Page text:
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Fact Book: Doing Business in Maine 2020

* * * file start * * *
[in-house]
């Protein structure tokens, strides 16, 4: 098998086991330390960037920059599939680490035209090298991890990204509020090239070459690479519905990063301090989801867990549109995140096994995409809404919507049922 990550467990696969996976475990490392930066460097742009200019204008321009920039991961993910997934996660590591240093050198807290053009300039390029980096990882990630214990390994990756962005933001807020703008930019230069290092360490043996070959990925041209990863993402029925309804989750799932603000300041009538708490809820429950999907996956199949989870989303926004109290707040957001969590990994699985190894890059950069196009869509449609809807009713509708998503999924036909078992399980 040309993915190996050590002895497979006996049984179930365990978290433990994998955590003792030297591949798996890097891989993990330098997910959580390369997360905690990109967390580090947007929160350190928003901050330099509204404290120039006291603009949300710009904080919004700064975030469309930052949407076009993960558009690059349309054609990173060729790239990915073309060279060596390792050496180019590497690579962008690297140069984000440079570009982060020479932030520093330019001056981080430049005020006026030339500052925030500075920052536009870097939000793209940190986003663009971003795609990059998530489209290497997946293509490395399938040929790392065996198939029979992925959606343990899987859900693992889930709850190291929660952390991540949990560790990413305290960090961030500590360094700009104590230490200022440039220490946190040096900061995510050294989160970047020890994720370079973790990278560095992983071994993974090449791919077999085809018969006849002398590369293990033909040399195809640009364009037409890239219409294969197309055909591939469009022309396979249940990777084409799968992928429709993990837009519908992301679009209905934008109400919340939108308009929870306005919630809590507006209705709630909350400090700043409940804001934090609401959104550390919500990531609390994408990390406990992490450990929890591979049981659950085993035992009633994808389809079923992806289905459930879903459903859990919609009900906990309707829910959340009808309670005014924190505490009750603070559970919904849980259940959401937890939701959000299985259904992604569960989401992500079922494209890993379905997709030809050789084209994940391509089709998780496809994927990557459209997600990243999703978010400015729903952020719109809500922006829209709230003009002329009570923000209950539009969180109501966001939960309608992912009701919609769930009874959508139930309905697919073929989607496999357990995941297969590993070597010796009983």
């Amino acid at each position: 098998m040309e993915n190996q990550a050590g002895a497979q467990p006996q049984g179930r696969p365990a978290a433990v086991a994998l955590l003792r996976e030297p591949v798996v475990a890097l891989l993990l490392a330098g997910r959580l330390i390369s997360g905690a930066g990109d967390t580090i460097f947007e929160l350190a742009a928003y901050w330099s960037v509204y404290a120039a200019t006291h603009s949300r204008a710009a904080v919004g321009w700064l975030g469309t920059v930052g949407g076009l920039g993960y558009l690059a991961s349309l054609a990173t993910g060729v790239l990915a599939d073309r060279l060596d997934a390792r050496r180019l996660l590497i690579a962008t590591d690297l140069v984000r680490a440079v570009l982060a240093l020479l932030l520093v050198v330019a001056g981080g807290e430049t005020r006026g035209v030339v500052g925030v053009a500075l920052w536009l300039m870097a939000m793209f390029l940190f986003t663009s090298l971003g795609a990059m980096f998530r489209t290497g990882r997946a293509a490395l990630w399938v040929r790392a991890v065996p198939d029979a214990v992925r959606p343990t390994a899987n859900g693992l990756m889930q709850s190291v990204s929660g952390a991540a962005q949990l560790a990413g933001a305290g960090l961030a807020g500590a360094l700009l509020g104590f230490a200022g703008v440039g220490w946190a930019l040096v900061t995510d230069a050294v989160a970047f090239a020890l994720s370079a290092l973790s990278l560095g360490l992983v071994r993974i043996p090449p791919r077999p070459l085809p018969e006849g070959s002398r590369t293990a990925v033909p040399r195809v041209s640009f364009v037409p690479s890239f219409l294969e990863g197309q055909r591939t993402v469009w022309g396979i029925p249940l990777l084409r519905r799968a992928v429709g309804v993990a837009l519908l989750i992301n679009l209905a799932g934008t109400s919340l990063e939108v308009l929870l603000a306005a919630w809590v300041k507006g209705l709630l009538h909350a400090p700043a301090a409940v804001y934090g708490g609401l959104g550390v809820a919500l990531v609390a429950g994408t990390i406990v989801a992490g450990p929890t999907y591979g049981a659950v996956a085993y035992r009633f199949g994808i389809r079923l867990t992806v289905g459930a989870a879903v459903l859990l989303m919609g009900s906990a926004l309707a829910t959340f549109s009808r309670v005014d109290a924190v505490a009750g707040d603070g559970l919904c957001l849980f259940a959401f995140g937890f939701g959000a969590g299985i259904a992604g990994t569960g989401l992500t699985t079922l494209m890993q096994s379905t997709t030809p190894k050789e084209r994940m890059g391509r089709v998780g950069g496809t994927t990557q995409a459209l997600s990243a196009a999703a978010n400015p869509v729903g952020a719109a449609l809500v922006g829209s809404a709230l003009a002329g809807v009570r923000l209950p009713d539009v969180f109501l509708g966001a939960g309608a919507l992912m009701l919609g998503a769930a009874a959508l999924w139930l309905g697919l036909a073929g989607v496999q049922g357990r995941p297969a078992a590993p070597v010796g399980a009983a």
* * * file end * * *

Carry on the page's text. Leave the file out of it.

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V O L . X X V I N O. X V I 200 200 IDEAS FOR MAINE'S BICENTENNIAL 44 Fact Book / Doing Business in Maine P H O T O / C H R I S VA N D U S E N . C O M 3 1 The giant chocolate moose at Len Libby Chocolate in Scarborough. Ski resorts transformed the economy of western Maine. Giant sculptures around Maine: Paul Bunyan in Bangor, the giant blueberry Downeast, the Big Indian in Freeport, giant L.L.Bean boot in Freeport, the giant globe, Eartha, at the DeLorme headquar- ters in Yarmouth. The Maine Maritime Museum displays an interpretative sculpture of the Wyoming, Maine's largest wooden vessel. 2 The adaptation of Scarborough Downs to the Downs, a mixed-use community that will have housing, retail and light-industrial space. Baxter State Park includes Maine's high- est mountain, Katahdin. Portland's Sea Dogs Double-A Red Sox affiliate and the Red Claws, the Celtics' G-League affiliate provide etertaining minor-league ball 3 Chris Van Dusen's Midcoast- centered children's books, include "A Camping Spree with Mr. Magee" and "The Circus Ship," a reinterpretation of the sinking of the Royal Tar, a ship loaded with circus animals. 4 Maine's windjammer fleets introduce visitors to the islands and lore of Penobscot Bay. "Silent Spring," which helped lead to the banning of the chemical DDT, was written by a Boothbay summer resi- dent, Rachel Carson. Today, the legacy is the frequent sightings of bald eagles along Maine waters. Dr. Stephen Kress raises awareness about endangered puffins, and "puffin tour" boats crop up to circle Eastern Egg Island. Kress, who retired recently, was also fea- tured on Puffins cereal boxes. Rockland's lime industry takes off after American Revolution. Lime kilns burned day and night. 5 Stephen King, the Maine-born author who has written more than 60 books and collections, sold more than 350 million copies and spawned movies like "Stand By Me," "The Shining" and "Shawshank Redemption." One of North America's oldest surviving human-built structures is the Paleo-Indian meat cache, now on display in the Maine State Museum in Augusta, but found in the Magalloway River valley in western Maine. Paleo-Indians stored caribou meat in the circle of stones to keep it safe from other animals. P H O T O / A M Y M E R E D I T H , F L I C K R R E N D E R I N G / C O U R T E S Y O F C A L E B J O H N S O N S T U D I O 2 1 P H O T O / P E T E R VA N A L L E N 4 5

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